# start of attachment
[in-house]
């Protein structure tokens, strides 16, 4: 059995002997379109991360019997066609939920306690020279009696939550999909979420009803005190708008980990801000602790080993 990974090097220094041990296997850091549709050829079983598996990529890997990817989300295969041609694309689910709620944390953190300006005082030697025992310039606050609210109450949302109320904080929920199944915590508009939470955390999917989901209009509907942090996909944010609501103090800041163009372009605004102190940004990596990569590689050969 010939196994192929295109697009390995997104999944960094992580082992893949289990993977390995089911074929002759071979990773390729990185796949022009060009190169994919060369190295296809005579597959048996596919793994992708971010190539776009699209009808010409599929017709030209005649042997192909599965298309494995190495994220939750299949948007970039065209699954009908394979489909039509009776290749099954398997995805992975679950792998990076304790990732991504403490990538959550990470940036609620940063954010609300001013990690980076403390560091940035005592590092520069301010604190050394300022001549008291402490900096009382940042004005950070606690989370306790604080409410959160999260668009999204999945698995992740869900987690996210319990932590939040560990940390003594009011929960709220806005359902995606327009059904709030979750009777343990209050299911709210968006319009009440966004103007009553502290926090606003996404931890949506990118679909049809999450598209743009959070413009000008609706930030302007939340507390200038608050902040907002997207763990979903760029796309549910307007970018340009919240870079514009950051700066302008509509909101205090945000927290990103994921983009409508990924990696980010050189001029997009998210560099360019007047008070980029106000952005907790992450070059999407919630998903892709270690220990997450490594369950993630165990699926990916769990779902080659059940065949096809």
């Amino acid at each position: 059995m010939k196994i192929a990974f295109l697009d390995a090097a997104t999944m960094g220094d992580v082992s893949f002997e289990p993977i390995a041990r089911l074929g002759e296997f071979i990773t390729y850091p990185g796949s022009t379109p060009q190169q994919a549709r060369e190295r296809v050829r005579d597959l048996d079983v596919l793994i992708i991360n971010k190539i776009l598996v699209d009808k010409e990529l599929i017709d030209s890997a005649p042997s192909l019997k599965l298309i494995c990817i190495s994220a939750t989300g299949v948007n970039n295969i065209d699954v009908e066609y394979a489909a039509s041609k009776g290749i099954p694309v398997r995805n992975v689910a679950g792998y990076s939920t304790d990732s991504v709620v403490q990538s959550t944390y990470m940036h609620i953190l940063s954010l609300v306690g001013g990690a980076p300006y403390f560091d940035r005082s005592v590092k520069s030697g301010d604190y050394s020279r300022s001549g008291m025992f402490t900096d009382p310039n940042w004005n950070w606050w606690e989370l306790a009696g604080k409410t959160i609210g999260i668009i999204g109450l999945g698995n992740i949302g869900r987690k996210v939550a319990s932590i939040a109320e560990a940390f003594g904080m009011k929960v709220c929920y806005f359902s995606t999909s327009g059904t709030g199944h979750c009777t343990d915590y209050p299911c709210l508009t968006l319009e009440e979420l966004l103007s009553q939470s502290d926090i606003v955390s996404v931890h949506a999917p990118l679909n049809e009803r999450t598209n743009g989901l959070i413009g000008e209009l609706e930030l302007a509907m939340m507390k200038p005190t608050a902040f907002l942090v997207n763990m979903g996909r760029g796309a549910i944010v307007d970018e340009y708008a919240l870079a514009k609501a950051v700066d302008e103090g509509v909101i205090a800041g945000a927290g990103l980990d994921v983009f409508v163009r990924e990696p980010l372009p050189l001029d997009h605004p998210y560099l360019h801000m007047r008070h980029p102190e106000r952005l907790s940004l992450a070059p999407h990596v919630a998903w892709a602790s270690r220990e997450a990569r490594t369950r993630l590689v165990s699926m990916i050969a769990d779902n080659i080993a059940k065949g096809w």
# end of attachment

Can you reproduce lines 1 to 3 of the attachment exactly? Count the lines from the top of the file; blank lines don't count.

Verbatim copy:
[in-house]
């Protein structure tokens, strides 16, 4: 059995002997379109991360019997066609939920306690020279009696939550999909979420009803005190708008980990801000602790080993 990974090097220094041990296997850091549709050829079983598996990529890997990817989300295969041609694309689910709620944390953190300006005082030697025992310039606050609210109450949302109320904080929920199944915590508009939470955390999917989901209009509907942090996909944010609501103090800041163009372009605004102190940004990596990569590689050969 010939196994192929295109697009390995997104999944960094992580082992893949289990993977390995089911074929002759071979990773390729990185796949022009060009190169994919060369190295296809005579597959048996596919793994992708971010190539776009699209009808010409599929017709030209005649042997192909599965298309494995190495994220939750299949948007970039065209699954009908394979489909039509009776290749099954398997995805992975679950792998990076304790990732991504403490990538959550990470940036609620940063954010609300001013990690980076403390560091940035005592590092520069301010604190050394300022001549008291402490900096009382940042004005950070606690989370306790604080409410959160999260668009999204999945698995992740869900987690996210319990932590939040560990940390003594009011929960709220806005359902995606327009059904709030979750009777343990209050299911709210968006319009009440966004103007009553502290926090606003996404931890949506990118679909049809999450598209743009959070413009000008609706930030302007939340507390200038608050902040907002997207763990979903760029796309549910307007970018340009919240870079514009950051700066302008509509909101205090945000927290990103994921983009409508990924990696980010050189001029997009998210560099360019007047008070980029106000952005907790992450070059999407919630998903892709270690220990997450490594369950993630165990699926990916769990779902080659059940065949096809």
């Amino acid at each position: 059995m010939k196994i192929a990974f295109l697009d390995a090097a997104t999944m960094g220094d992580v082992s893949f002997e289990p993977i390995a041990r089911l074929g002759e296997f071979i990773t390729y850091p990185g796949s022009t379109p060009q190169q994919a549709r060369e190295r296809v050829r005579d597959l048996d079983v596919l793994i992708i991360n971010k190539i776009l598996v699209d009808k010409e990529l599929i017709d030209s890997a005649p042997s192909l019997k599965l298309i494995c990817i190495s994220a939750t989300g299949v948007n970039n295969i065209d699954v009908e066609y394979a489909a039509s041609k009776g290749i099954p694309v398997r995805n992975v689910a679950g792998y990076s939920t304790d990732s991504v709620v403490q990538s959550t944390y990470m940036h609620i953190l940063s954010l609300v306690g001013g990690a980076p300006y403390f560091d940035r005082s005592v590092k520069s030697g301010d604190y050394s020279r300022s001549g008291m025992f402490t900096d009382p310039n940042w004005n950070w606050w606690e989370l306790a009696g604080k409410t959160i609210g999260i668009i999204g109450l999945g698995n992740i949302g869900r987690k996210v939550a319990s932590i939040a109320e560990a940390f003594g904080m009011k929960v709220c929920y806005f359902s995606t999909s327009g059904t709030g199944h979750c009777t343990d915590y209050p299911c709210l508009t968006l319009e009440e979420l966004l103007s009553q939470s502290d926090i606003v955390s996404v931890h949506a999917p990118l679909n049809e009803r999450t598209n743009g989901l959070i413009g000008e209009l609706e930030l302007a509907m939340m507390k200038p005190t608050a902040f907002l942090v997207n763990m979903g996909r760029g796309a549910i944010v307007d970018e340009y708008a919240l870079a514009k609501a950051v700066d302008e103090g509509v909101i205090a800041g945000a927290g990103l980990d994921v983009f409508v163009r990924e990696p980010l372009p050189l001029d997009h605004p998210y560099l360019h801000m007047r008070h980029p102190e106000r952005l907790s940004l992450a070059p999407h990596v919630a998903w892709a602790s270690r220990e997450a990569r490594t369950r993630l590689v165990s699926m990916i050969a769990d779902n080659i080993a059940k065949g096809w």